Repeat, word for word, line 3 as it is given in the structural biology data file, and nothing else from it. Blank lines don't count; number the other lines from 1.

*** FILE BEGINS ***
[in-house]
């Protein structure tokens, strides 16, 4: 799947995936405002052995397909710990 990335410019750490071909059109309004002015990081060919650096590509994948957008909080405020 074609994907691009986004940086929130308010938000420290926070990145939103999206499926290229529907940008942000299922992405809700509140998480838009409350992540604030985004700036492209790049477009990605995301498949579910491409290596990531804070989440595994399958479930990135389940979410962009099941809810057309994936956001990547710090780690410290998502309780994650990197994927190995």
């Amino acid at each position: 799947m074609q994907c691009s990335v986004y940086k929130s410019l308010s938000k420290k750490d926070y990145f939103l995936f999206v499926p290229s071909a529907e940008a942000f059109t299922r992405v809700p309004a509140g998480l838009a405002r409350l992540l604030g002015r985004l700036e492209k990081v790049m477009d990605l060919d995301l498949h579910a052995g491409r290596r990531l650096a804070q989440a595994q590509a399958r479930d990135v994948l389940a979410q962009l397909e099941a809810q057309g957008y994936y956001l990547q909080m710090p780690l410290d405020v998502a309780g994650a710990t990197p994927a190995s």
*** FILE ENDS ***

């Amino acid at each position: 799947m074609q994907c691009s990335v986004y940086k929130s410019l308010s938000k420290k750490d926070y990145f939103l995936f999206v499926p290229s071909a529907e940008a942000f059109t299922r992405v809700p309004a509140g998480l838009a405002r409350l992540l604030g002015r985004l700036e492209k990081v790049m477009d990605l060919d995301l498949h579910a052995g491409r290596r990531l650096a804070q989440a595994q590509a399958r479930d990135v994948l389940a979410q962009l397909e099941a809810q057309g957008y994936y956001l990547q909080m710090p780690l410290d405020v998502a309780g994650a710990t990197p994927a190995s």